Tales of love, mobsters, an exorcism gone wrong and a wacky shape-shifter were hot favourites for the Palme d'Or as the Cannes festival jury hunkered down ahead of Sunday night's award ceremony.
Italian jury head Nanni Moretti and his eight jurors were locked inside a villa overlooking the Riviera city for closed-door deliberations, with festival chairman Gilles Jacob tweeting pictures of their talks at regular intervals.
Until they emerge for the awards ceremony at 1715 GMT, the guessing game revolves around spotting which of the 22 world directors racing for the top prize have been asked to remain, or return to Cannes.
Michael Haneke of Austria, who took the Palme d'Or in 2009 for "The White Ribbon", remained the name most cited as potential prize-winner for "Love", a wrenching tale of devotion at the bitter end of life.
His due of octogenarian French actors Jean-Louis Trintignant and Emmanuelle Riva, who bowled Cannes over as a devoted and his dying wife in Haneke's "Love", were also hotly tipped for best actor and actress.
Snapping at his heels was Romania's Cristian Mungiu, who made a powerful bid for the Palme with "Beyond the Hills", the true story of a deadly "exorcism", after his 2007 win for the abortion drama "4 Months, 3 Weeks and 2 Days".
Cannes rumours had it that Haneke and his actors and Mungiu had been called back to the Riviera city, though Mungiu's agent denied it.
The two directors jointly headed the pack in Screen International's daily compilation of ratings by critics.
They stand to join a highly select club of two-time Palme laureates, with US director Francis Ford Coppola, Denmark's Bille August, Serbia's Emir Kusturica, Japan's Shohei Imamura and the Belgian brothers Jean-Pierre and Luc Dardenne.
But the race was still wide open at the end of the 12-day movie marathon that drew A-listers from Nicole Kidman to "Twilight" heart-throb Robert Pattinson, with the jury free to spring last-minute surprises.
Among the hot contenders, Mads Mikkelsen was searing as a man falsely accused of molesting a child in "The Hunt", a thriller by Denmark's Thomas Vinterberg, back in Cannes 14 years after his haunting incest drama "Festen."
And US director Jeff Nichols' Mississippi-set coming-of-age drama "Mud", about two young boys and a fugitive searching for true love, made a last-minute splash when it premiered to rapturous applause on Saturday.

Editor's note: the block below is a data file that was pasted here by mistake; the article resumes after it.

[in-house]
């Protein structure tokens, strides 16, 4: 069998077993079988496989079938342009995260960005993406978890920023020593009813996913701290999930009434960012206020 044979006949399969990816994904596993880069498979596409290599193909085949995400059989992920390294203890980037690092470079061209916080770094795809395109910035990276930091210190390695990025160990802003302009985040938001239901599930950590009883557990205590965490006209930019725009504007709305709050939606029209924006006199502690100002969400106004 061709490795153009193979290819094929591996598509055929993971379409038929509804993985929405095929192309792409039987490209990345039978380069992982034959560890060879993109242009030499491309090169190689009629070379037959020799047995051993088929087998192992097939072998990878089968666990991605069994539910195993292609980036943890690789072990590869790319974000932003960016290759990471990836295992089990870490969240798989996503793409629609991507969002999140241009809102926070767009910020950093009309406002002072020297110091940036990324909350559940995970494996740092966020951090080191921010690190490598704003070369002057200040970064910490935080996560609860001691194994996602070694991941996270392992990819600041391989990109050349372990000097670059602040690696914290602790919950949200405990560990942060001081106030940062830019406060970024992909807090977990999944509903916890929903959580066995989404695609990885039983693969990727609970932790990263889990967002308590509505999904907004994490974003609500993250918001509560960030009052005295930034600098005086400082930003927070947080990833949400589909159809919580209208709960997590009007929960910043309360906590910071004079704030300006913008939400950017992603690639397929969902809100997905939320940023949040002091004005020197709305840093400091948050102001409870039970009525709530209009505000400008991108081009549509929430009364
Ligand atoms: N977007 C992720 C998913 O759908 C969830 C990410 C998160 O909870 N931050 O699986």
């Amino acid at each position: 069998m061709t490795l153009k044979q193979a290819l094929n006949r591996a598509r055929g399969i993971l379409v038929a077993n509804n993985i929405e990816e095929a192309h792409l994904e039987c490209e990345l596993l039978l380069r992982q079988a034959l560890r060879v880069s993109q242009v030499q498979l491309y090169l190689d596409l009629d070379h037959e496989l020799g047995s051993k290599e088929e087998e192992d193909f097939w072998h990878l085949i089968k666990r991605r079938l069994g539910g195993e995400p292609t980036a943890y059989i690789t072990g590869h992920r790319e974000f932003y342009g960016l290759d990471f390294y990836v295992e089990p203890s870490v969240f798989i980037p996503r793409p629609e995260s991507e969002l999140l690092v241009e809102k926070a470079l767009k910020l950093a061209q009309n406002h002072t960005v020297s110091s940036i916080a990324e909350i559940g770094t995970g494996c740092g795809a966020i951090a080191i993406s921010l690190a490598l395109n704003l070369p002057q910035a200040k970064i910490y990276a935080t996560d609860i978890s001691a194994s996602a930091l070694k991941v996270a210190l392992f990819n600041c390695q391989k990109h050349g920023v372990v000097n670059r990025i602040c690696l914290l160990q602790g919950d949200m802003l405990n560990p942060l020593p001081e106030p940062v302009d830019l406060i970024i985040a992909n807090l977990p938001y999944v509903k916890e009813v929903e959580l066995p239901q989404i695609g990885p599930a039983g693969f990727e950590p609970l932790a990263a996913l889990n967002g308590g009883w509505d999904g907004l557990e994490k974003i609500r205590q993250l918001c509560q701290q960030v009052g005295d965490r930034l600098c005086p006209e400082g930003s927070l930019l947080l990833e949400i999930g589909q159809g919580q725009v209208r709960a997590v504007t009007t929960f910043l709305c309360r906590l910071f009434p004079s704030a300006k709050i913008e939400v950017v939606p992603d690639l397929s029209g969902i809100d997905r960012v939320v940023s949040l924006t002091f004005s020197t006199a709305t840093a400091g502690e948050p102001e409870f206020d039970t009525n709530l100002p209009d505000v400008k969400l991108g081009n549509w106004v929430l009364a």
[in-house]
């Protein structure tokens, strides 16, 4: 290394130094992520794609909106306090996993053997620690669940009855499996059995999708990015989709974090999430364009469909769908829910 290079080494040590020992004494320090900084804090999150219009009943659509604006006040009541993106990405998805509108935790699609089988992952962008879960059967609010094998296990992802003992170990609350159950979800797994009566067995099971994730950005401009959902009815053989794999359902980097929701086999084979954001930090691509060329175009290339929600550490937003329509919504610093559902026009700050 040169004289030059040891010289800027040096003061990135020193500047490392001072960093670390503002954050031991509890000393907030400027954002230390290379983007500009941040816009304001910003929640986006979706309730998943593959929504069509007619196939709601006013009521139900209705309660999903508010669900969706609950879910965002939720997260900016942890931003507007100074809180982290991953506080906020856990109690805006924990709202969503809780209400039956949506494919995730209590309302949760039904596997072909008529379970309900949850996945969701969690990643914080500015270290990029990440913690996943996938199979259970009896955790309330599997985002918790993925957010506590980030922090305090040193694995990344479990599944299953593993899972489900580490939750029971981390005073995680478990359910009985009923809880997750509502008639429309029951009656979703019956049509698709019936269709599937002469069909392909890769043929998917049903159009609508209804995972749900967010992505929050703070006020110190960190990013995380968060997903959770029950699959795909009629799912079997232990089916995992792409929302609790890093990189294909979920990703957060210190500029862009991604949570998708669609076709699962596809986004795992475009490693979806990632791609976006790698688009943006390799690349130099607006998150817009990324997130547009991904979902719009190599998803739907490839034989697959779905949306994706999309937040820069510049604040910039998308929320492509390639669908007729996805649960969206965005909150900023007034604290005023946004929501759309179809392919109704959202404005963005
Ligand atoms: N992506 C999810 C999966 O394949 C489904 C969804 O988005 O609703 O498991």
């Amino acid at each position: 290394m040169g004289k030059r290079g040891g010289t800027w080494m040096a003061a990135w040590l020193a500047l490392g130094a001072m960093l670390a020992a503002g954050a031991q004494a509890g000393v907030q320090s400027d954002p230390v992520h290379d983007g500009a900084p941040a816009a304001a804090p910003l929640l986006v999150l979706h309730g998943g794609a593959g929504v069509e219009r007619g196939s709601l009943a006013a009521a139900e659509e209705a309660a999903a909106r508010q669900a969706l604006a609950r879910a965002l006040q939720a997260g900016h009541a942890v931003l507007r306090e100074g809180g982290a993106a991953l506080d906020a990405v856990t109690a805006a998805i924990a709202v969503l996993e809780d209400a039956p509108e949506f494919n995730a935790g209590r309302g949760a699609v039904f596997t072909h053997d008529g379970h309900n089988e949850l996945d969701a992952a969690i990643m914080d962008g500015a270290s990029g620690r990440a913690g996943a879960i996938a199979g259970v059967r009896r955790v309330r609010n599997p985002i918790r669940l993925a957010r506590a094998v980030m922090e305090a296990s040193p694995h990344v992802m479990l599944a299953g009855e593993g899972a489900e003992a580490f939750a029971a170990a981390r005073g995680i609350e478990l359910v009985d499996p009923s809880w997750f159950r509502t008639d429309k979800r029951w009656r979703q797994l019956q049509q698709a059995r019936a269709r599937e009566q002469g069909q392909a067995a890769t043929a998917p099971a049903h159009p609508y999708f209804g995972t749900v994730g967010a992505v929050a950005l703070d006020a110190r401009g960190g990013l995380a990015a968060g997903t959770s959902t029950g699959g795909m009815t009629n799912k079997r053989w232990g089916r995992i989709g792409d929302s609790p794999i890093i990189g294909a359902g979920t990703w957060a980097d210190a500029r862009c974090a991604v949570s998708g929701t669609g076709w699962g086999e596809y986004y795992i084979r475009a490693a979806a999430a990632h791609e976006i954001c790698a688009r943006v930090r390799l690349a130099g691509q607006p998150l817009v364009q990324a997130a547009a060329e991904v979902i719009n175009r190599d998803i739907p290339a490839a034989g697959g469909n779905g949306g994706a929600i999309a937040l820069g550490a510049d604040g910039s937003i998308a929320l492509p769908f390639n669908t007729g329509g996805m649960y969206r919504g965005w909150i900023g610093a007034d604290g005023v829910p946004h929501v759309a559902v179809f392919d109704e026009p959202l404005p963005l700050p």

A French jury grid compiled by Le Film Francais tipped comeback French director Leos Carax for the top prize for the mind-bendingly experimental "Holy Motors" about a man who slips actor-like from one identity to another.
In competition for a record 11th time, Britain's Ken Loach brought a bittersweet comedy "The Angel's Share," a Glasgow-set story about a jobless youth who finds a way out of a dead-end life through a combination of kilts and whisky.
From Australian Andrew Dominik, "Killing Them Softly" tells of a mob syndicate up against economic hard times, with a humane hitman played by Brad Pitt, star of last year's Palme winner "The Tree of Life" by Terrence Malick.
In the best actor category, Carax's film's shape-shifter star Denis Lavant plays no fewer than 11 roles, making him a natural contender.
Best actress hopefuls were Austria's Margarethe Tiesel as a 50-year-old sex tourist in Ulrich Seidl's unflinching "Paradise: Love", Cotillard as the amputee star of "Rust and Bone" or Cosmina Stratan who brought a whispered intensity to her role as a nun in Mungiu's "Beyond the Hills."
Commenting on a simmering row over the absence of female directors in this year's Cannes line-up, the festival's chairman Jacob said in comments published Sunday he was not deaf to the concerns raised.
"I am sure that next year the chief selector, Thierry Fremaux, will look more carefully to find films by women," he told Britain's Observer newspaper.
Source: AFP Global Edition